Can a breath test predict the ideal exercise plan?


The researchers hope a breath test would help determine exercise responsiveness.

Exercise science researchers hope a simple breath test will one day take the guesswork out of identifying people who lack improvements in their fitness despite regular exercise.

Breath tests are used to detect or monitor medical conditions and for alcohol tests, and the researchers are working to see if a breath test can detect changes in volatile organic compounds that are related to exercise stress.

PhD student Leo Bell, who is an exercise physiologist, said getting a baseline measure of a person's responsiveness to exercise was typically invasive and time-consuming as these relied on measures like blood testing, muscle biopsies or genetic analysis.

"We're looking at exercise responsiveness which is describing the range of responses each individual has to the same training. Some people improve a lot and then some people don't improve at all," Mr Bell said.

"We are considering the possibility of developing a more non-invasive measure, something that's a little bit friendlier, so people are more inclined to use it. Breath analysis may be a potential method.

"During our metabolism, metabolites from our muscle spills into our blood, and then some of that will spill over into our lungs. When we exhale, these compounds can be captured and detected."

Mr Bell said the research team were taking the science used in medical fields and applying it to exercise. His research aims to assess whether the volatile organic compounds are related to exercise stress and if they are a reliable measure.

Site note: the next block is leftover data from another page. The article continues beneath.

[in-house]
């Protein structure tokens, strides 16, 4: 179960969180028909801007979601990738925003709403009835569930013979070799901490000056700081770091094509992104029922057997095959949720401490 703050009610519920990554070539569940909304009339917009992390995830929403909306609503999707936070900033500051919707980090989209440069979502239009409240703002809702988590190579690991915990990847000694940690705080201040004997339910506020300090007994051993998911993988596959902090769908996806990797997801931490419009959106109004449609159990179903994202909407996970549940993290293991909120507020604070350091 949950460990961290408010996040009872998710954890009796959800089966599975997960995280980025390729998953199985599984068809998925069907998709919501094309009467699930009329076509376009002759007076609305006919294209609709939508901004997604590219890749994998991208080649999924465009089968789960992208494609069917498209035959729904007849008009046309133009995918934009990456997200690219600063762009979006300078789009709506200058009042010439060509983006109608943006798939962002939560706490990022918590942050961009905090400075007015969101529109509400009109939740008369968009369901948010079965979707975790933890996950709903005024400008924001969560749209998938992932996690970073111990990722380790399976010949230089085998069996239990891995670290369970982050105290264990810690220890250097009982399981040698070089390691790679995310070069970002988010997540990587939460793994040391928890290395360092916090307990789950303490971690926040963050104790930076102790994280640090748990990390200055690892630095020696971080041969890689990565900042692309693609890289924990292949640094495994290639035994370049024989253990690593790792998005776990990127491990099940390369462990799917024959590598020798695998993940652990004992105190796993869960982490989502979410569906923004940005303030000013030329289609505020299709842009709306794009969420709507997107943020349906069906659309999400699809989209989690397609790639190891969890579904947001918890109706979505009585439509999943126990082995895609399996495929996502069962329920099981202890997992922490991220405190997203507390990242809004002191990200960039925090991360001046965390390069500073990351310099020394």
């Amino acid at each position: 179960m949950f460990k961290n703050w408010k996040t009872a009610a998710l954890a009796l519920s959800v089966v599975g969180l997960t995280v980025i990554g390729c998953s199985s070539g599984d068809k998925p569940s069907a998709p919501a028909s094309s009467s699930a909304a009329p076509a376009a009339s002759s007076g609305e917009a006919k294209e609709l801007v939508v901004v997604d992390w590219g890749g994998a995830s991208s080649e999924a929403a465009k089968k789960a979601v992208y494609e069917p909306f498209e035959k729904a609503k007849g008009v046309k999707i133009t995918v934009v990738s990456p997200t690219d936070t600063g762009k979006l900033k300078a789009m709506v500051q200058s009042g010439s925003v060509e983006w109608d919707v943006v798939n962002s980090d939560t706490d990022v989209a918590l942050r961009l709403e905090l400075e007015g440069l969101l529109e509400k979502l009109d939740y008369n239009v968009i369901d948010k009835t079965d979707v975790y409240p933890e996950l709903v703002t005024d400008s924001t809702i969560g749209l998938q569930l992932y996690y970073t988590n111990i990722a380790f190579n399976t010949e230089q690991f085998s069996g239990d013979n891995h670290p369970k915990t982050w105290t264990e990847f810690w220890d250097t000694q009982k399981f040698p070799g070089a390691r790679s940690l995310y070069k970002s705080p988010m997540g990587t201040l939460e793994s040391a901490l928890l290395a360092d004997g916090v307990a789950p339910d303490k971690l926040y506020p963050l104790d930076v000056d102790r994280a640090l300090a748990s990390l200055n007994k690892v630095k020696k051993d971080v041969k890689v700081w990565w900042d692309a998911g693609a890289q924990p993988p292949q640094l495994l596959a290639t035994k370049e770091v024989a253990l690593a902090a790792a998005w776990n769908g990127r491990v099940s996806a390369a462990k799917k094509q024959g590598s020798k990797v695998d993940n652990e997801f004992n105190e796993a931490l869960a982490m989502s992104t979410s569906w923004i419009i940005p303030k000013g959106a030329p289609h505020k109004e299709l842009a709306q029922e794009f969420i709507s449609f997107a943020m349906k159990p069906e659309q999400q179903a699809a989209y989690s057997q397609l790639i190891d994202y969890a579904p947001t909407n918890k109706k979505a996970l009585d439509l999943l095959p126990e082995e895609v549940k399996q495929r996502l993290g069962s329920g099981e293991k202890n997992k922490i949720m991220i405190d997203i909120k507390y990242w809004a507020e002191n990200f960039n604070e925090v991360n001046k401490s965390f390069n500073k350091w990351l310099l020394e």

He will also investigate if muscle secretome (myokines) and DNA damage following acute exercise are reliable biomarkers that can be used to assess exercise response.

"Genetics have long been believed to be the key predictor in this area, the classic 'oh they've just got good genes, that's why they're a freak athlete', but studies have shown there is a limited capacity to predict someone's training response." Leo Bell

"A landmark study – the HERITAGE study – estimated up to 47 per cent of the variance in cardiorespiratory fitness changes following aerobic training is made up by their genes. A recent Australian study – the STREUTH study, observed exercise responsiveness among identical twins – people with identical genetic makeup – undergoing the same training did not respond in the same manner and didn't show the same level of improvement.

"That means genes can't entirely determine it, and there are many other factors both internal and external like sleep, eating well, and training well that affect an individual's adaptations."

Mr Bell said there was much research in clinical populations looking at how different illnesses respond to different exercises, including the variability in how people respond to medication. This included how well or adversely people responded to vaccinations.

"While inter-individual variability in fitness changes after training has been established by previous research, we're trying to expand on this knowledge by developing a breath analysis test that may predict exercise responsiveness and identify the best method of training for their individual physiology. Everyone is unique. We know from the STREUTH study that some people who don't respond well to one form of training could respond well to the other training modes," he said.

"For example, some participants that didn't respond well to endurance training swapped to resistance training and showed more significant improvements. So that shows there are specific exercise modalities for specific people. The challenging part about that is not having a test that can predict it.

"We only really find out after the fact, which is difficult because once you start training and you don't see any improvement, you lose motivation to continue. If you can create a measure that can identify whether someone will respond to a specific type of training, it will improve the effectiveness of our intervention, and you will have a better outcome for that person."

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